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Australia: Campaign Launches for Citizenship to be Granted to the Great Barrier Reef

The health of the Great Barrier Reef, declared a World Heritage Site by Unesco, has deteriorated in recent decades

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Australia, Campaign, Citizenship
The Change.org petition, addressed to the Ministers of Environment, Citizenship and Home Affairs as well as Prime Minister Scott Morrison. Pixabay

A campaign was launched in Australia on Wednesday to push for citizenship to be granted to the Great Barrier Reef in order to strengthen protection of the world’s largest living organism.

The Change.org petition, addressed to the Ministers of Environment, Citizenship and Home Affairs as well as Prime Minister Scott Morrison, highlighted that the Great Barrier Reef protects the country’s coastline and contributes about 6.4 billion Australian dollars ($4.5 billion) annually to its economy, as well as supporting 64,000 jobs.

“But despite her massive contribution to Australia, she’s still denied the one basic right of every Australian citizen – the right to live,” said the petition started by social media and entertainment publisher, LADbible.

The health of the Great Barrier Reef, declared a World Heritage Site by Unesco, has deteriorated in recent decades due to climate change, which also caused two deadly mass coral-bleaching events in 2016 and 2017.

Australia, Campaign, Citizenship
A campaign was launched in Australia on Wednesday to push for citizenship to be granted. Pixabay

The petition said that the ecosystem is being threatened by coal mining, greenhouse gas emissions and climate change inaction and proposed that it should be given citizenship to grant it rights including the right to health, freedom from torture or inhuman treatment or punishment, the right to maintain own means of subsistence and the right to life, Efe news reported.

In a 2017 world-first, the New Zealand government granted the Whanganui River legal personhood, giving it the same legal rights as a human being.

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The Great Barrier Reef, home to 400 types of coral, 1,500 species of fish and 4,000 varieties of mollusks, began to deteriorate in the 1990s due to the double impact of water warming and increased acidity due to more carbon dioxide in the atmosphere. (IANS)

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One-man Campaign to Collect Plastic Waste which Pollutes River

Now, at 32, he has given up his job to move back there permanently to collect plastic waste which pollutes its waters

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Campaign, Plastic, Waste
Bence Pardy, 32, carries plastic bags full of waste in Tiszafured, Hungary, Oct. 1, 2019. VOA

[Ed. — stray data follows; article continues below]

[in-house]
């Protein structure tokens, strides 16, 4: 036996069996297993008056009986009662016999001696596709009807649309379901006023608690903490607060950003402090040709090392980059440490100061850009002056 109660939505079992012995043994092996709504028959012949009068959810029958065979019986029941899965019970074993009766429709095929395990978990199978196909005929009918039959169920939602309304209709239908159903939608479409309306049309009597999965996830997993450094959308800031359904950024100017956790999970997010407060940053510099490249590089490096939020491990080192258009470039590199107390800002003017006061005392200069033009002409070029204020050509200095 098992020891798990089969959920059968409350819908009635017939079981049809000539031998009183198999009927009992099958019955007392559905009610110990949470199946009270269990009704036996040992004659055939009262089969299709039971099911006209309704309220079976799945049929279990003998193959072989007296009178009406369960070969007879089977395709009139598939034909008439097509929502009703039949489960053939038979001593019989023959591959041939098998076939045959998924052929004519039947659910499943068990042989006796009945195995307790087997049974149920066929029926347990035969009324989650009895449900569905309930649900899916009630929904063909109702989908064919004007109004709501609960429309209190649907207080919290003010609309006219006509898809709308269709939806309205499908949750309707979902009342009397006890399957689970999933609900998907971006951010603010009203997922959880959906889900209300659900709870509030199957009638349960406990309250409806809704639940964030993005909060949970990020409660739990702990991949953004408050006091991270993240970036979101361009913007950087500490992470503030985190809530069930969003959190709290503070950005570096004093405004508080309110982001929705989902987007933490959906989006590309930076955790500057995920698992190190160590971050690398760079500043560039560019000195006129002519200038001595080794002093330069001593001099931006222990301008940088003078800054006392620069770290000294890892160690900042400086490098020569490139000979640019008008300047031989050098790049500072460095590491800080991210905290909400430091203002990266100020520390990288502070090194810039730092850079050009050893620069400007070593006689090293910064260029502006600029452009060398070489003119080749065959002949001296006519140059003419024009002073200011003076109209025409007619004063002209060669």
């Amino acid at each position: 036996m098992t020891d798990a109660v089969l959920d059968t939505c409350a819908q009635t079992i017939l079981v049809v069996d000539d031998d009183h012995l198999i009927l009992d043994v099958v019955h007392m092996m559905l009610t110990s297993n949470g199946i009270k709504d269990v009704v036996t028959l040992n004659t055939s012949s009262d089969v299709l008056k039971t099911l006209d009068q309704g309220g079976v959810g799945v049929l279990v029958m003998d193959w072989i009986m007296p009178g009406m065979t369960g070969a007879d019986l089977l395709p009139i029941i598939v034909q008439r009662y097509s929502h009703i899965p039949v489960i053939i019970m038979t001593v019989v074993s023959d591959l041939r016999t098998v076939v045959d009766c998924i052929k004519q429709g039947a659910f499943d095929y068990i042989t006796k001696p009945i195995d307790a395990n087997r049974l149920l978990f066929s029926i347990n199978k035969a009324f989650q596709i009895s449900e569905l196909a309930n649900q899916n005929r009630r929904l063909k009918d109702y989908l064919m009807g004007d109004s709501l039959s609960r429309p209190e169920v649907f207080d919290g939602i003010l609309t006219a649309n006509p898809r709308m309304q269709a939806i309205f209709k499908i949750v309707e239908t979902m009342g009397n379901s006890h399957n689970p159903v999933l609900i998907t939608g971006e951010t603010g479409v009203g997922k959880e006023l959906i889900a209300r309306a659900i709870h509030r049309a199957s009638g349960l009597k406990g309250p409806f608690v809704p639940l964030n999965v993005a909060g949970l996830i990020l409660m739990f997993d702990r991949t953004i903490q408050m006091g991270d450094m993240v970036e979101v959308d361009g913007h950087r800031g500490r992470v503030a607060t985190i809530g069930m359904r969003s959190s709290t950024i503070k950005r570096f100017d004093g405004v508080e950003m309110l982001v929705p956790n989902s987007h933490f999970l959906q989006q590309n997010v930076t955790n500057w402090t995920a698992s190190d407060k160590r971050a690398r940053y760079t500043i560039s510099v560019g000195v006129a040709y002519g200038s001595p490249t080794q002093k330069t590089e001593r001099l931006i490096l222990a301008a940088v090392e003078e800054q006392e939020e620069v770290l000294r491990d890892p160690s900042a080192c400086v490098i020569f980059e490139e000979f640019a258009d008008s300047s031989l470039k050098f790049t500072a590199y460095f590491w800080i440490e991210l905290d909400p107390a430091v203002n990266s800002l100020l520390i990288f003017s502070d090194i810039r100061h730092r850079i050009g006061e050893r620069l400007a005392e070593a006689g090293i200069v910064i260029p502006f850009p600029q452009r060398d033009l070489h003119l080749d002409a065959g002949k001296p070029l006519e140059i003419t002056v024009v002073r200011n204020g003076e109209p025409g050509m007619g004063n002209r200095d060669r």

Bence Pardy spent his summers as a child by Hungary’s second main river, the Tisza. Waste.

Now, at 32, he has given up his job to move back there permanently to collect plastic waste which pollutes its waters.

The Tisza, one of the main rivers in eastern Europe, starts in Ukraine and flows across Hungary to join the Danube in Serbia. It then flows eastwards to empty into the Black Sea.

Over the past three months, working all day on his own from a small motorboat, Pardy has collected by hand plastic bottles from the river and its floodplains to fill 466 huge binbags.

Campaign, Plastic, Waste
Plastic waste is seen on the River Tisza near Tiszafured, Hungary, Oct. 1, 2019. VOA

In many places there are floating waste islands made up of plastic bottles already overgrown with lush vegetation.

“We used to have a house in a nearby small village and came here for the summers. There was no waste at that time… there wasn’t this craze for plastic plates and forks,” Pardy said, picking empty bottles and plastic bags from the grass and trees hanging over the slow-moving river.

He worked as a waiter in Budapest before he moved to Tiszafured, a town nearby, and now lives in a small caravan. As his money was running out, he launched a social media campaign to raise funds for the project.

During another large-scale initiative, which he also joined, volunteers removed more than 11 tons of waste from the Tisza this summer, Pardy said.

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The waste, which also includes refrigerators, car parts and even hazardous items such as needles, is mostly washed downstream from Ukraine during flooding from the waste dumps there, he said.

“I was so shocked by this that I could not continue doing and enjoying my job and now here I am,” said Pardy.

“My sad experience is that I see anglers or the people who come for holidays and they just walk past the rubbish, and even when it is at arm’s length, they don’t pick it from the river. I am astonished to see such negligence.”

Pardy said he was determined to continue what he started.

Campaign, Plastic, Waste
Bence Pardy drives his motorboat on the River Tisza near Tiszafured, Hungary, Oct. 1, 2019. VOA

“We are getting all the warning signs, and we still do not want to change. I think we are heading into an abyss at high speed… We believe we can separate ourselves from nature, and that our actions have no consequences.”

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“I am trying to be an optimist, and yes, there are all kinds of efforts, but this is still way too little.” (VOA)